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Wednesday, 31 August 2011

Where does the law stand on dog on dog attacks?

I've just heard today of an incident locally where a German Shepherd dog attacked and killed a Papillon. The German Shepherd was with its guardian but not on the lead [or under control]. The Papillon was being walked on a lead by its guardian.
The police were contacted, but have advised that they cannot do anything until the dog has killed three dogs? Is this correct, please?
Thank you
Nicki, by email


  1. I think the police are wrong here. As I understand it, the owner can be brought to court if his or her dog is "danagerously out of control", which obviously it was. There was an incident in South-east London a year or so ago, where a Mastiff killed a small terrier when out on a walk.
    The police, as they often say on these occasions, maintained that since it was "dog on dog" they could not prosecute. But they did prosecute eventually, thanks to pressure from the local paper.
    Unfortunately the killer dog died while in police kennels, so it never came to court.
    Recently, two Staffs killed a Sheltie on Putney Heath and I've heard that the police there said they could not do anything, again I believe using the "dog on dog" excuse.
    I think the owner needs to put pressure on the police and get something published in the local paper.
    Julia Lewis

  2. I heard of a tragic story recently regarding this matter.
    A mastiff owner was walking her dog in a local park. The mastiff was dog aggressive and so she kept it on a lead at all times and kept away from other dogs.
    Two children walking their Cavalier came near the woman and wanted to stroke the mastiff. The woman immedietely told them to stay away from her, as her dog was not friendly. The children ignored her and ran up to her with their dog. The mastiff unfortunately grabbed their dog, shook it and killed it.
    The police were called and they said that they could not do anything as it was dog biting dog. They also said it was because the Mastiff owner had acted responsibly and warned the children. (although they did advise muzzling the dog when out)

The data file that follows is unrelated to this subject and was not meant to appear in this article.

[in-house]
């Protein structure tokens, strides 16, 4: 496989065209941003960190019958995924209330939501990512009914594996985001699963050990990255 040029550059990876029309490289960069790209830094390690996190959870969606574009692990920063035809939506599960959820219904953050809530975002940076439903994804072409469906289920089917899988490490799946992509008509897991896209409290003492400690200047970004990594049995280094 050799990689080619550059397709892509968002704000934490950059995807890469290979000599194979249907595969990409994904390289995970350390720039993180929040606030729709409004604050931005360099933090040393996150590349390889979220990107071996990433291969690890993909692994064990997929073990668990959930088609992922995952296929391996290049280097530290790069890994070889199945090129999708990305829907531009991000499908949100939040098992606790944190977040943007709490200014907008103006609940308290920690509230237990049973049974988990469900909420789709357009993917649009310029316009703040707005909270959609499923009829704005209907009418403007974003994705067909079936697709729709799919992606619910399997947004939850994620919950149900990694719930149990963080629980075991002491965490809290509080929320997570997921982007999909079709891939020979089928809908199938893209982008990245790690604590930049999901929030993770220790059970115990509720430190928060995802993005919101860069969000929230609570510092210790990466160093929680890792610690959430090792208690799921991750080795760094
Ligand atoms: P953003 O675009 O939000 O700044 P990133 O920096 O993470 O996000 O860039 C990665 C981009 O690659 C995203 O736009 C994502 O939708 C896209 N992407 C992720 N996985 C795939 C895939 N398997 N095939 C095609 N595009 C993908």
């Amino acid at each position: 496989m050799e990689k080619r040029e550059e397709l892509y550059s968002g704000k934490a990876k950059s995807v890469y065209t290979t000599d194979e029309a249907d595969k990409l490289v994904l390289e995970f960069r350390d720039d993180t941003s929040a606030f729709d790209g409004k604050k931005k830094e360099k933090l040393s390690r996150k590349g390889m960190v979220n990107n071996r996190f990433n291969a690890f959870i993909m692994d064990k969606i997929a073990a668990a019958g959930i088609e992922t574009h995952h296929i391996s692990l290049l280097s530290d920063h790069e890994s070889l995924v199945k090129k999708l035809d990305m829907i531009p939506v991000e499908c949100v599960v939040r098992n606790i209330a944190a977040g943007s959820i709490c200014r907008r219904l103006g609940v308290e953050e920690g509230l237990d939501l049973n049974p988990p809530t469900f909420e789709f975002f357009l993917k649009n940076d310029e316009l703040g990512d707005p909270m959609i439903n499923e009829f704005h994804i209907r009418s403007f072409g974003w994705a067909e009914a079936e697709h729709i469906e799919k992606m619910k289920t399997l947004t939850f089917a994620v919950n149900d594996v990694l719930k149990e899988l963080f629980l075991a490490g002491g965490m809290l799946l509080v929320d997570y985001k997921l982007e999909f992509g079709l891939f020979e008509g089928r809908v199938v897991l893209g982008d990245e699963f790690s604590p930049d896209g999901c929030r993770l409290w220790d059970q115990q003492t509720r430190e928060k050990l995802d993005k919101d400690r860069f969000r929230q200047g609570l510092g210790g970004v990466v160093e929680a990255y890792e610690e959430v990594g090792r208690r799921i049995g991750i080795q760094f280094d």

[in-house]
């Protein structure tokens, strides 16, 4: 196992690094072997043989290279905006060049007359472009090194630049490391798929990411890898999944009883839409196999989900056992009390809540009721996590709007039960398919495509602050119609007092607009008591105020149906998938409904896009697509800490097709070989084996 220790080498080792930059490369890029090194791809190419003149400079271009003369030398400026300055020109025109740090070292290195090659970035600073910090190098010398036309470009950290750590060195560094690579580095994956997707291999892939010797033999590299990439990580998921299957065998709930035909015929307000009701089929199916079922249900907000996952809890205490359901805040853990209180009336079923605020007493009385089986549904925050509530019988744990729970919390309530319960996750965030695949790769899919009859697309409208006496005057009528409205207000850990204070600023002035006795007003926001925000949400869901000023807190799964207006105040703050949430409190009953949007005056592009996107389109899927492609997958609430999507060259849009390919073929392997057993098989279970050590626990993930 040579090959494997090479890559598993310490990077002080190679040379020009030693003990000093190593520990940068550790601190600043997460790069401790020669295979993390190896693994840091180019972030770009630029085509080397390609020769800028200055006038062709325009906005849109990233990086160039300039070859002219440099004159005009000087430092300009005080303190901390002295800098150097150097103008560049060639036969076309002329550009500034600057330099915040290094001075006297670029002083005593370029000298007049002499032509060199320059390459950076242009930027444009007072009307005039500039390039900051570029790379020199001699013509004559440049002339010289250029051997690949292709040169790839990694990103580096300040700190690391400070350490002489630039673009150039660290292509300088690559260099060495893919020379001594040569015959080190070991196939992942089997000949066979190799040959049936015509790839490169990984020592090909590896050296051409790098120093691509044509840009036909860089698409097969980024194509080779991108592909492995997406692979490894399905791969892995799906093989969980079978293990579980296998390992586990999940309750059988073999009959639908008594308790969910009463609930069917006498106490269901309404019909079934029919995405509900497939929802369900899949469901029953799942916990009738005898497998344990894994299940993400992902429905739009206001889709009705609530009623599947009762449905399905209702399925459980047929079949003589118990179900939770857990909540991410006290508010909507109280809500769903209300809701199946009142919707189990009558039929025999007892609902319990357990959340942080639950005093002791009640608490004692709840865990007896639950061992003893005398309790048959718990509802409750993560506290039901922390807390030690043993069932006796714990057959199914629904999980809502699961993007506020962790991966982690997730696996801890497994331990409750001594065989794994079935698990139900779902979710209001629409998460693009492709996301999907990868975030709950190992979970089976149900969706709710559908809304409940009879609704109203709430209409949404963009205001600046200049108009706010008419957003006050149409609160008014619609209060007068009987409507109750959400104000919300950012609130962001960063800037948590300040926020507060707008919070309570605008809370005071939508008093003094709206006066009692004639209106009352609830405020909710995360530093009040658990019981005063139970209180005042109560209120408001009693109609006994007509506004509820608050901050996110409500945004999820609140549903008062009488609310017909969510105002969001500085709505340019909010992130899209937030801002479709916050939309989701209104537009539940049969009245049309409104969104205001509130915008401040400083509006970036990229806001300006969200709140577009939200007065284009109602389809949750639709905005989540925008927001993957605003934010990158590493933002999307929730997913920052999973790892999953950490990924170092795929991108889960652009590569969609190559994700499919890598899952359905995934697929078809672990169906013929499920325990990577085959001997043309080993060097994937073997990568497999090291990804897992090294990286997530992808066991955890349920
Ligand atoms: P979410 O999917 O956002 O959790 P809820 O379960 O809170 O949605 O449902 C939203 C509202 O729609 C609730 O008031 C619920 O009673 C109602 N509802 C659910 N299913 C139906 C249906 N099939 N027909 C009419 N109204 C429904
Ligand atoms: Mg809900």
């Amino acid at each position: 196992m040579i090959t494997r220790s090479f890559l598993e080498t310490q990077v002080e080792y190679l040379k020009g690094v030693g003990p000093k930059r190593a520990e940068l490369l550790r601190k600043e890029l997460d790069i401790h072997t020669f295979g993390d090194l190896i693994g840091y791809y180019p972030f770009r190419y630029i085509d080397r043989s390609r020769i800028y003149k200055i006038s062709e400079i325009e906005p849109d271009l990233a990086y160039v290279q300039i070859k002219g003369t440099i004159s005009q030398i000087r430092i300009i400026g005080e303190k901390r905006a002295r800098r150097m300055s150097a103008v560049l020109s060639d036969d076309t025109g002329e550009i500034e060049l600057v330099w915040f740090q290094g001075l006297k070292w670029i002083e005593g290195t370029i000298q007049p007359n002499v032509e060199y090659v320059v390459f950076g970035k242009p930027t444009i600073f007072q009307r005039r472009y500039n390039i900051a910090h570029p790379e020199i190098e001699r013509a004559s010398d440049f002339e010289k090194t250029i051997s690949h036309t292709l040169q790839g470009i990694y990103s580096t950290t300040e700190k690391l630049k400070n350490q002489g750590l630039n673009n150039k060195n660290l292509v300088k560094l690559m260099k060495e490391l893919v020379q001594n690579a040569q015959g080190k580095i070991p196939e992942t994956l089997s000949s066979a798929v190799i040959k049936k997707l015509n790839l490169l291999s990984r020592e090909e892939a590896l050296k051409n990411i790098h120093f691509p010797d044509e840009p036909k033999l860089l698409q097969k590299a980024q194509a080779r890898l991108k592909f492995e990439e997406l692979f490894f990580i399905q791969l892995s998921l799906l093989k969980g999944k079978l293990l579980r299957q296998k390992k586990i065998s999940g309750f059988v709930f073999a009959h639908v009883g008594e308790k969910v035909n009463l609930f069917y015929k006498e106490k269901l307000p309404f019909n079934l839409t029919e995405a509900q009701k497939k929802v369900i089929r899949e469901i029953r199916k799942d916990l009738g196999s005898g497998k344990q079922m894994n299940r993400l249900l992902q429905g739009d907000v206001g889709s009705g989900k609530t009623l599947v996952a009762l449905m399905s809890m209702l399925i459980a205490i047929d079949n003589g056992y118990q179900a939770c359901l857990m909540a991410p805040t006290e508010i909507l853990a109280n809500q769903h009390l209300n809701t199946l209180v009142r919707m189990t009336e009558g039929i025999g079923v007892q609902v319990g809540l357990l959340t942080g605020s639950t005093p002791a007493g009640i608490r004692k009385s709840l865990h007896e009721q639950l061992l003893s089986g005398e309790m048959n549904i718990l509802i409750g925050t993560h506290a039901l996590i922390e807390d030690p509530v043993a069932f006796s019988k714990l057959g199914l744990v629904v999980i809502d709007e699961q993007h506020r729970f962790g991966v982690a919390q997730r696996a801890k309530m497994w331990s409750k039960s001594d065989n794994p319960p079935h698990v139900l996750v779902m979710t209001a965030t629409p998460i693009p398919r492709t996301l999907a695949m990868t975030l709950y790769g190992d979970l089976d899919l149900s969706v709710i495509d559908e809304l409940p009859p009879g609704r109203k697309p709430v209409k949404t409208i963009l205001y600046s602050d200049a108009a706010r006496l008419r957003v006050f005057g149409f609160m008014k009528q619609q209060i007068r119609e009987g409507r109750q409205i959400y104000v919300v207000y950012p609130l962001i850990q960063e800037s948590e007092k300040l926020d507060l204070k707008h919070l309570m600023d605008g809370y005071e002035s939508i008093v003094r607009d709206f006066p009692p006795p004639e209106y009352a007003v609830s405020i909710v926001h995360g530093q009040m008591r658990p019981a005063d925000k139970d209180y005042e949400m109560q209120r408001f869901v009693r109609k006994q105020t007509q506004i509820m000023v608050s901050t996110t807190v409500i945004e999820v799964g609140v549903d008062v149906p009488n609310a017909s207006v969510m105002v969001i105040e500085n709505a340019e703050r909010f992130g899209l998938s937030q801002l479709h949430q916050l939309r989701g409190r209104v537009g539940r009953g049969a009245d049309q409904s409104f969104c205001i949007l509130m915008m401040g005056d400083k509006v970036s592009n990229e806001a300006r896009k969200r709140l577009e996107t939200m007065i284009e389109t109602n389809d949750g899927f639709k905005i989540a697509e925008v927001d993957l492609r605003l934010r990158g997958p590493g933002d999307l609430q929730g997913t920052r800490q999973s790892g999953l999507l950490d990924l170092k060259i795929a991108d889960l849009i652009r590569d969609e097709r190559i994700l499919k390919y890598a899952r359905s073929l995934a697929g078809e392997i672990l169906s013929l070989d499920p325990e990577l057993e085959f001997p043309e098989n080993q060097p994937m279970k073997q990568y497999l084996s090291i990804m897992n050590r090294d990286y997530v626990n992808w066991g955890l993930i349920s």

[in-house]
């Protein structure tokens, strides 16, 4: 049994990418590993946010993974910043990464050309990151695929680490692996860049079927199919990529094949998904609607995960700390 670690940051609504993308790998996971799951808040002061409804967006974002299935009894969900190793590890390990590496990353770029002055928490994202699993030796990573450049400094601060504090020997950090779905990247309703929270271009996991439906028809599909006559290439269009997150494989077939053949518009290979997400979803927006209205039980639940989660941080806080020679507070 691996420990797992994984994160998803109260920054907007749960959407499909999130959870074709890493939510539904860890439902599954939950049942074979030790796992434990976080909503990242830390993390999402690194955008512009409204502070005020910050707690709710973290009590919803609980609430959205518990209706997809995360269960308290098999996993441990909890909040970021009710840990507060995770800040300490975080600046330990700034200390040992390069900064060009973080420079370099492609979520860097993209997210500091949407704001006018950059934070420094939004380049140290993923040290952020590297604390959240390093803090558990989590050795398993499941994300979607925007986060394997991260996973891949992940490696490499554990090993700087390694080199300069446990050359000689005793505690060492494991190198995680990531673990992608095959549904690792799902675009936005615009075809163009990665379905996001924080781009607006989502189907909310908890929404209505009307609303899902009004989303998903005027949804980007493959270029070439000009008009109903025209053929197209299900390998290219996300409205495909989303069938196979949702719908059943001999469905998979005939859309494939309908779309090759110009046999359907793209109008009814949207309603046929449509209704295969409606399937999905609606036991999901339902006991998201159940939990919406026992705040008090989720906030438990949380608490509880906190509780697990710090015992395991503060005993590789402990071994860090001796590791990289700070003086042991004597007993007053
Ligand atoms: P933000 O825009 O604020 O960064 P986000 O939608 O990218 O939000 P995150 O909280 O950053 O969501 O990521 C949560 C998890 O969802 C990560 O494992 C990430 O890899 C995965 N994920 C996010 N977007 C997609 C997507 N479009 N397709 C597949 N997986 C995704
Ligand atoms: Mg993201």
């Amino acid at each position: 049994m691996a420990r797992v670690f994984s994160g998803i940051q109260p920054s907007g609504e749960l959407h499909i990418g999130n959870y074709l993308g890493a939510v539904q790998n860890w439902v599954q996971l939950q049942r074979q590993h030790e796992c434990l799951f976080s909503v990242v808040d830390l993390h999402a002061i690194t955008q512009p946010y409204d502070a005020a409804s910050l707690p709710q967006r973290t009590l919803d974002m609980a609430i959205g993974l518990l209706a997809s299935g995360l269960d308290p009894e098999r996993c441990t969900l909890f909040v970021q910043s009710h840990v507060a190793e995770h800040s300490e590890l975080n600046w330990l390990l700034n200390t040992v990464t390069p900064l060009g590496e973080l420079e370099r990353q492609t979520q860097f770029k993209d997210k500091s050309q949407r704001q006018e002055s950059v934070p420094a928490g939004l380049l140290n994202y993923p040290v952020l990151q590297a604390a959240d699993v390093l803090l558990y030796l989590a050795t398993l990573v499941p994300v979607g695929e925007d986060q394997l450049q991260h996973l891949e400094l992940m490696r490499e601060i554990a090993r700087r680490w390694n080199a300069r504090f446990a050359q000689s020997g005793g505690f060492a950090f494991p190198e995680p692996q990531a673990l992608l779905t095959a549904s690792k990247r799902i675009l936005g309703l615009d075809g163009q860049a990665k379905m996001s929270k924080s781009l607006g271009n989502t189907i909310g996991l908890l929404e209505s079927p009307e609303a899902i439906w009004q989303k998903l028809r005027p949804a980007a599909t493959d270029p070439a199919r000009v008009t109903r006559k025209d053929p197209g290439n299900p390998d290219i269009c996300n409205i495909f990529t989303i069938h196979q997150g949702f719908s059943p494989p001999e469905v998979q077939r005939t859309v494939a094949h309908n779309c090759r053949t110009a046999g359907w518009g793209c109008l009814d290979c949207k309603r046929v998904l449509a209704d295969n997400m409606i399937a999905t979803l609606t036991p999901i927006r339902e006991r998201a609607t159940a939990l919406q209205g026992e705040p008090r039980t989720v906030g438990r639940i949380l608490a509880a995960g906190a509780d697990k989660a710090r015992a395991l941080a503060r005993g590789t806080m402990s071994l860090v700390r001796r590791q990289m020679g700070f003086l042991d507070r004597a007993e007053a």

However, if the mastiff had bitten the child, it would have been a different matter irrespective of the warning.
    They did mention that if the dog was let off the lead and it bit another dog, this would be deemed as irresponsible dog ownership and they may then prosecute the owner.

  3. I am not a legal advisor so the following is not to be taken as such - you can find plenty of information from excellent lawyer Trevor Cooper's site on the specifics. As I understand it, the Dangerous Dogs Act would not cover dog to dog aggression - it covers dog-people aggression (amongst other things such as breed legislation). The DDA is enforceable by the police as it would constitute a criminal offence. The Dogs Act 1871 would cover attacks of the sort you describe and is a civil matter (local authorities) which requires a different approach and probably would not involve the police. I have never heard of the 'three dog rule' you describe and cannot see it written in the laws themselves. It may be referring to the dog needing to be assessed as to whether it poses a genuine threat. There does appear to be a lot of case law revolving around this kind of thing nowadays so there are clearly variations. It appears there is a lot of misunderstanding around the laws pertaining to dogs in general so my advice would be to contact one of the Dog Law team.